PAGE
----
Tue, May 09, 2017
12:15 – 14:00
Via Bolognese, 120
(Opened to NYU Students and Faculty only)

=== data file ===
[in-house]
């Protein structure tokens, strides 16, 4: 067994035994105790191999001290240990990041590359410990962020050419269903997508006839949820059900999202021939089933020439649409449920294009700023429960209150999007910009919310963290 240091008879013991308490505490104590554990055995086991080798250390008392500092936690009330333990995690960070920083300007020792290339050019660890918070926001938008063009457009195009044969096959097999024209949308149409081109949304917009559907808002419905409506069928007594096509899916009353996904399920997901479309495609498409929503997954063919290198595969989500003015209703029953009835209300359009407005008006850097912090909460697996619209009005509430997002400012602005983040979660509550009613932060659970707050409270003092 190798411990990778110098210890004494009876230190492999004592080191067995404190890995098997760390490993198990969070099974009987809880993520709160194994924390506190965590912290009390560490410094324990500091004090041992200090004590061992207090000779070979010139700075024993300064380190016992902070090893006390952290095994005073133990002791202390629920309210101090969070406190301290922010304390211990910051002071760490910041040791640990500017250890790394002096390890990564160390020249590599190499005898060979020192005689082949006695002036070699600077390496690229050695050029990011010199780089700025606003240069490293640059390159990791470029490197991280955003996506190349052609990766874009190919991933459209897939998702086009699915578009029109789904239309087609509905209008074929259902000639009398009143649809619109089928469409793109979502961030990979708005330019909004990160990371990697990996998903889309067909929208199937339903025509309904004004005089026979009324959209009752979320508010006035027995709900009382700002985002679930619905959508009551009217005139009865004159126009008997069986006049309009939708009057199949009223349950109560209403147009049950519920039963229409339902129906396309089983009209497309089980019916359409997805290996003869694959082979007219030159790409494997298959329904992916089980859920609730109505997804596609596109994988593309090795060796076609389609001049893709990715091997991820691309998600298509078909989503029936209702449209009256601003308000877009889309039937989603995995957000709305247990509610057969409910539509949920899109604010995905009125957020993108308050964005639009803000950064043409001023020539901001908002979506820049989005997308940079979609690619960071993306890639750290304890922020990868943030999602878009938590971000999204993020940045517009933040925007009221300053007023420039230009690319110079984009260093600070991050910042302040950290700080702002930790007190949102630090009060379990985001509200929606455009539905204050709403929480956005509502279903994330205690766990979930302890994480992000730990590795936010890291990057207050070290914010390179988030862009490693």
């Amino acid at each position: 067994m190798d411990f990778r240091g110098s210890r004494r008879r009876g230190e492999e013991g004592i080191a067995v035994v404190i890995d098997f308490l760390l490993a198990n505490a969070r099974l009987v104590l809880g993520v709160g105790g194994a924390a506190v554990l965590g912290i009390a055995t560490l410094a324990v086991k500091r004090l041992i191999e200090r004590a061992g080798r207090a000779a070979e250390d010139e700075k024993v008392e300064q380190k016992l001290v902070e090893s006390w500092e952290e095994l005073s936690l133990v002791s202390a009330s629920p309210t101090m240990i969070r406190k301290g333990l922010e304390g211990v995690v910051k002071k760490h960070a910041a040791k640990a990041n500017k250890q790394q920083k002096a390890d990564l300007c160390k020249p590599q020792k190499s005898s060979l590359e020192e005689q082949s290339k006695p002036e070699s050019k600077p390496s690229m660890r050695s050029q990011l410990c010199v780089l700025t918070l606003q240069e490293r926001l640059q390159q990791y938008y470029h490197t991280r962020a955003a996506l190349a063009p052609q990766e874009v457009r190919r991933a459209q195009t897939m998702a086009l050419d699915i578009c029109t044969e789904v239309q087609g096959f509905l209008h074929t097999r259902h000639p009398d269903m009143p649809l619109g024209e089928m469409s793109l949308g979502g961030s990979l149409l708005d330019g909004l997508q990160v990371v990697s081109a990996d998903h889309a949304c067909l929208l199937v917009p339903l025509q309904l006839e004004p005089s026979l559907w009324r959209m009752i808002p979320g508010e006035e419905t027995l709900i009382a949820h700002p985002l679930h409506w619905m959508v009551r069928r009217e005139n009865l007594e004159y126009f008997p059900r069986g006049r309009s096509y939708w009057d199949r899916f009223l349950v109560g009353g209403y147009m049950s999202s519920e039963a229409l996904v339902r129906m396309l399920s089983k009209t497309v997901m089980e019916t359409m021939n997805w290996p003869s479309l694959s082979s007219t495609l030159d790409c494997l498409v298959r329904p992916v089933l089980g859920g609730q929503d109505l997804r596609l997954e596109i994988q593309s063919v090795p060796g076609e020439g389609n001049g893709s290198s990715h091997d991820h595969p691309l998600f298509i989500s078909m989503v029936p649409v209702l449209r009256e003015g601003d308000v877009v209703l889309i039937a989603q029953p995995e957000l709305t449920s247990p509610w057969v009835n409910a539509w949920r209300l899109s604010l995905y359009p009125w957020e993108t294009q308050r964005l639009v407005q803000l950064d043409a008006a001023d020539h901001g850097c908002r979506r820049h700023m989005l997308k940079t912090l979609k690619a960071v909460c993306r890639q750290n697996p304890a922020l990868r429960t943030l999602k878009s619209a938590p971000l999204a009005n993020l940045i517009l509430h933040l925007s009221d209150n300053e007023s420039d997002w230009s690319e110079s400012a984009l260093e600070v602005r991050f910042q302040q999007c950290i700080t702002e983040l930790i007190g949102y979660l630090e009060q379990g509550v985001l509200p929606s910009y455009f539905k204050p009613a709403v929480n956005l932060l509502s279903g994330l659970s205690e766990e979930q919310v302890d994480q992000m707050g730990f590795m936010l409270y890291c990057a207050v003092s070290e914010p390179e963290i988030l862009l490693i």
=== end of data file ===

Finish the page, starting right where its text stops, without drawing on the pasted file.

This paper demonstrates how Fray Servando Teresa de Mier pushes the limits of eighteenth-century discourses of creole identity by breaking with a loyalist attachment to Spanish imperium. By situating Mier’s political thought in the context of an alternative Enlightenment tradition—one that aims to reconcile Christian ethics with a republican political vocabulary—it demonstrates how his insurgent ideology is coterminous with a broader effort to transform the church into an instrument of statecraft in eighteenthcentury dynastic polities. It first traces the roots of his heterodox religious and political ideas to influential Catholic reformist circles in Europe—reformist circles that have until recently been forgotten or overlooked in the current historiography of the Enlightenment. It then considers how Mier establishes an insurgent narrative of national origins in his Historia de la Revolución de la Nueva España by examining how he interprets strategic moments in Mexico’s religious past as evidence of its national unity and cultural autonomy. Finally, it demonstrates how Mier informs the literary parameters of Simón Bólivar’s vision of continental independence by examining how his use of Christian and indigenous religious tropes prompts the Venezuelan revolutionary to imagine a Spanish American union of nations bound by a shared history of anti-colonial resistance.